Bob Burg calls them his Five Laws of Stratospheric Success for a reason: like the law of gravity, the Laws of Value, Compensation, Influence, Authenticity and Receptivity appear to be non-optional. They work whether you believe in them or not.
The Law of Influence says, “Your influence is determined by how abundantly you put the other person’s interests first.” And it works! Long before I ever read The Go-Giver: A Little Story About a Powerful Business Idea, I learned that I could generate free publicity for my employer, my clients and the causes I believe in simply by putting the journalists’ needs first.
This is especially true when you’re using a pitching service like Help A Reporter Out, or HARO. What’s HARO (besides an entrepreneur’s best friend)? It’s a free service where journalists find subject matter experts to quote in their stories. Being quoted in a prominent publication can help you find new clients, enhance your reputation, and could even improve the value of your brand.
Here’s where The Law of Influence comes in. If you want to influence a reporter, put their needs ahead of your own. As the potential source for a story, your pitch stands out by being the most helpful and providing the most value for the least amount of work on the journalist’s part. Here’s what this means in the world of HARO:
- Act fast. She’s on a deadline. And it’s not uncommon for a journalist to get dozens, if not hundreds, of emails the day their query is published. Once she gets what she needs, she probably stops reading responses. So be sure your response is among the first to hit her in-box.
- ALWAYS pitch on-topic. It’s one of HARO’s cardinal rules, and besides that, staying on-topic is what makes you a resource instead of a spammer.
- Always answer the query. If the journalist says she’s “looking for experts and entrepreneurs to talk about different ways to cut back on expenses during the first year of your startup,” start your reply with something like “When I started my online CPA business last year, our web hosting expenses were huge. We cut them by 28% simply by…”
- Always make sure you meet the journalist’s requirements. Reporters often prefer to quote someone with a certain credential or other qualifying factor. For the request listed in item #2 above, the journalist specifically asked for pitches from “Entrepreneurs who have experience with online startups, or business owners who are currently in their first year of building their business.” If you don’t meet those requirements, don’t waste her time! Move on to the next item in the HARO email. If you do check all the boxes, be sure to mention it in your one-sentence bio. Speaking of bios…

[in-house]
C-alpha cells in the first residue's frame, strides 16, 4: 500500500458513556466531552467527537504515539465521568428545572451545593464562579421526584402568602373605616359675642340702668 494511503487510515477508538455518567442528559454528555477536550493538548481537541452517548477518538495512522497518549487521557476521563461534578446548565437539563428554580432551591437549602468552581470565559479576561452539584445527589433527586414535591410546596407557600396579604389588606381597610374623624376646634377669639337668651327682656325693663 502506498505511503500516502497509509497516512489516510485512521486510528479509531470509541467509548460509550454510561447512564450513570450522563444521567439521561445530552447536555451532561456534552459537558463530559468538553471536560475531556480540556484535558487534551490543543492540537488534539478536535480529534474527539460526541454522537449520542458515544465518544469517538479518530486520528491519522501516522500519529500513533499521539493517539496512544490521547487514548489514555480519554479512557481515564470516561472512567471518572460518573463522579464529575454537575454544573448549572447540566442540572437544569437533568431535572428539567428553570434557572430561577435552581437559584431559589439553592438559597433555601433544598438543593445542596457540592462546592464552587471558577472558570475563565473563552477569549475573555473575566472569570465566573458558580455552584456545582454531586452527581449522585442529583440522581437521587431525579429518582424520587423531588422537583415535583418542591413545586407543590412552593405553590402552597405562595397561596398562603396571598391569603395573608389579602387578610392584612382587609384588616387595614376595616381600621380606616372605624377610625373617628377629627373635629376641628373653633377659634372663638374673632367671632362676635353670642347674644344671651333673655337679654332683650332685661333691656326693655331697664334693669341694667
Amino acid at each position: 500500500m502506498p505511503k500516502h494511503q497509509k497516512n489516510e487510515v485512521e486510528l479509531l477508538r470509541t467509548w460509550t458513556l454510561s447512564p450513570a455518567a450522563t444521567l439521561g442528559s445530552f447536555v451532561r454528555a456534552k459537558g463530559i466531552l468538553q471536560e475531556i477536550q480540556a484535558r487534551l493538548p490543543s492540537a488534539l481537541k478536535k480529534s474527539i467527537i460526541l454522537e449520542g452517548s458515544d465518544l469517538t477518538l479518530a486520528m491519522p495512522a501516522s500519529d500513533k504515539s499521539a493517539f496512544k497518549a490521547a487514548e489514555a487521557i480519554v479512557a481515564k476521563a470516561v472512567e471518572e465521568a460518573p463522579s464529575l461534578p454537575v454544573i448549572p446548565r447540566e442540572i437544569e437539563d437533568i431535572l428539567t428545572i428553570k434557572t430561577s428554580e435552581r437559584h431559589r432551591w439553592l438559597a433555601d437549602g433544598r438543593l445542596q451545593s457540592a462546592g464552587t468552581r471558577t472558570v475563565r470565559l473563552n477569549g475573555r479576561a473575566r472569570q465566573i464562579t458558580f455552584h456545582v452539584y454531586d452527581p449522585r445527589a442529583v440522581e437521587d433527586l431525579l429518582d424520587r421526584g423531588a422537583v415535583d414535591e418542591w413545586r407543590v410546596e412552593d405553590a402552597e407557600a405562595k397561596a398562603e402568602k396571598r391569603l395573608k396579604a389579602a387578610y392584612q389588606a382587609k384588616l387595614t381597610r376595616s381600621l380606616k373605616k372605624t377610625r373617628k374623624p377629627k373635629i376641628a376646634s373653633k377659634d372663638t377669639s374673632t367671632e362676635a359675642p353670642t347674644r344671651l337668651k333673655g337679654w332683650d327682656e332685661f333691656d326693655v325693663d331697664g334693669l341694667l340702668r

- Emphasize your story, not your biography. Unless you’re a wealthy celebrity with your own reality show, the reporter typically cares more about the story you have to tell than your resume. Give just enough to establish that you meet the reporter’s criteria, then move on immediately into your story. And speaking of stories…
- Make it short. Give the reporter exactly what she asks for, and nothing more, as succinctly as possible. She doesn’t have the time to read a novella. She’s on a deadline, remember? And she may be reading your response on her phone.
- Don’t be a tease. Give the reporter what she asks for in your response. Answer her questions. Don’t tease her with an empty email that says “call me and I’ll tell you more” or “when can we schedule my interview?” And don’t expect her to wade through your whole website to find the answer to her query. Remember, she’s on a deadline.
- Don’t be a prima donna. Remember, we’re tying to influence the reporter by putting her needs first. The reporter doesn’t owe you anything. Don’t ask to “approve” the story before it’s published (that is her editor’s job). And don’t be surprised if the reporter doesn’t know when the story is going to run. That’s not up to the reporter, either, unless she’s writing a self-published blog.
- Include your contact information! I left this out of an earlier version of this story because I thought “well, that goes without saying.” But it doesn’t. Always make sure it’s easy for the reporter to reach you, quickly. Always include an email address you check all the time and your cell phone number.
Want to influence a journalist as a subject matter expert? It’s simple. Put her first. Quickly give the reporter what she needs, deliver it on a silver platter, and make it effortless to quote you, and you may just get the publicity you deserve.